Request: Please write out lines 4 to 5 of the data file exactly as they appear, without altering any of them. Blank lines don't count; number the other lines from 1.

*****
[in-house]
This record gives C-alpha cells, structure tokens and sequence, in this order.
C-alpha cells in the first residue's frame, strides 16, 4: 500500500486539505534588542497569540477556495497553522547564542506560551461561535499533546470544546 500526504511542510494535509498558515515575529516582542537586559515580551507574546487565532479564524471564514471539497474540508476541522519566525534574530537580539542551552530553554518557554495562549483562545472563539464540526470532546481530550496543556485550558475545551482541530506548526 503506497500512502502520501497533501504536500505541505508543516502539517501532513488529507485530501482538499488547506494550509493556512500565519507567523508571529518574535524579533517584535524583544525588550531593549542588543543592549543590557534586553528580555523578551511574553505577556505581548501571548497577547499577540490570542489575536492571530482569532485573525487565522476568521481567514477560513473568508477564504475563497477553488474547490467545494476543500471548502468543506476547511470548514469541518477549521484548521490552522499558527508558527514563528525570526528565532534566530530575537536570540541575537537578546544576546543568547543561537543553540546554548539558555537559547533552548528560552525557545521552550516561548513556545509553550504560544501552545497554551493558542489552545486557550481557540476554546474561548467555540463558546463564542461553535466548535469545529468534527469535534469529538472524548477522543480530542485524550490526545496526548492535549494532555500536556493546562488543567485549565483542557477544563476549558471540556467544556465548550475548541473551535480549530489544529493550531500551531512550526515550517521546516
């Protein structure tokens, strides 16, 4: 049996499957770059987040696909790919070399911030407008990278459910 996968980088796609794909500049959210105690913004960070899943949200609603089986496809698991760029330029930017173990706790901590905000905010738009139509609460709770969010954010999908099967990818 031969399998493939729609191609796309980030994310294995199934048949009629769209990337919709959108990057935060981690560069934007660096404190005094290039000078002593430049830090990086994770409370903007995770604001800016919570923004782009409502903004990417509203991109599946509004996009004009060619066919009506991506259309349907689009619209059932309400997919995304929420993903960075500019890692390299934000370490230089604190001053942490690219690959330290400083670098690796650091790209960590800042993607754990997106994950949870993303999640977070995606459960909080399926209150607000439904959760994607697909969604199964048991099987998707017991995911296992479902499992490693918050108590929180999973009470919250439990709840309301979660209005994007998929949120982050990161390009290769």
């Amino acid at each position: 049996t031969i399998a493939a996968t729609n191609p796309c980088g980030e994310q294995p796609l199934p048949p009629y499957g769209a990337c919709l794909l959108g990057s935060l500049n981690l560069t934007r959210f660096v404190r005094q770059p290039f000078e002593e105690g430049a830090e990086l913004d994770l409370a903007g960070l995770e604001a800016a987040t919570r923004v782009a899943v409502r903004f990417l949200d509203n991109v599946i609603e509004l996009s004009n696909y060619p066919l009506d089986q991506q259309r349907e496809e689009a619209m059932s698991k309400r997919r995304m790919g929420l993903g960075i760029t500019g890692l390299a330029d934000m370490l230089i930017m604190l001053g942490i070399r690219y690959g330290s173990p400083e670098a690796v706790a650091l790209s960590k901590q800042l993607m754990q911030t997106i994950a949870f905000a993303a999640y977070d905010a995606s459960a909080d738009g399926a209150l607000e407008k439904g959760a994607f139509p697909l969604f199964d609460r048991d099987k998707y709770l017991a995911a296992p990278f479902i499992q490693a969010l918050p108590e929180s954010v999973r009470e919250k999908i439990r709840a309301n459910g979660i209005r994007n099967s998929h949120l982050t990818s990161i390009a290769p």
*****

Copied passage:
């Protein structure tokens, strides 16, 4: 049996499957770059987040696909790919070399911030407008990278459910 996968980088796609794909500049959210105690913004960070899943949200609603089986496809698991760029330029930017173990706790901590905000905010738009139509609460709770969010954010999908099967990818 031969399998493939729609191609796309980030994310294995199934048949009629769209990337919709959108990057935060981690560069934007660096404190005094290039000078002593430049830090990086994770409370903007995770604001800016919570923004782009409502903004990417509203991109599946509004996009004009060619066919009506991506259309349907689009619209059932309400997919995304929420993903960075500019890692390299934000370490230089604190001053942490690219690959330290400083670098690796650091790209960590800042993607754990997106994950949870993303999640977070995606459960909080399926209150607000439904959760994607697909969604199964048991099987998707017991995911296992479902499992490693918050108590929180999973009470919250439990709840309301979660209005994007998929949120982050990161390009290769």
């Amino acid at each position: 049996t031969i399998a493939a996968t729609n191609p796309c980088g980030e994310q294995p796609l199934p048949p009629y499957g769209a990337c919709l794909l959108g990057s935060l500049n981690l560069t934007r959210f660096v404190r005094q770059p290039f000078e002593e105690g430049a830090e990086l913004d994770l409370a903007g960070l995770e604001a800016a987040t919570r923004v782009a899943v409502r903004f990417l949200d509203n991109v599946i609603e509004l996009s004009n696909y060619p066919l009506d089986q991506q259309r349907e496809e689009a619209m059932s698991k309400r997919r995304m790919g929420l993903g960075i760029t500019g890692l390299a330029d934000m370490l230089i930017m604190l001053g942490i070399r690219y690959g330290s173990p400083e670098a690796v706790a650091l790209s960590k901590q800042l993607m754990q911030t997106i994950a949870f905000a993303a999640y977070d905010a995606s459960a909080d738009g399926a209150l607000e407008k439904g959760a994607f139509p697909l969604f199964d609460r048991d099987k998707y709770l017991a995911a296992p990278f479902i499992q490693a969010l918050p108590e929180s954010v999973r009470e919250k999908i439990r709840a309301n459910g979660i209005r994007n099967s998929h949120l982050t990818s990161i390009a290769p």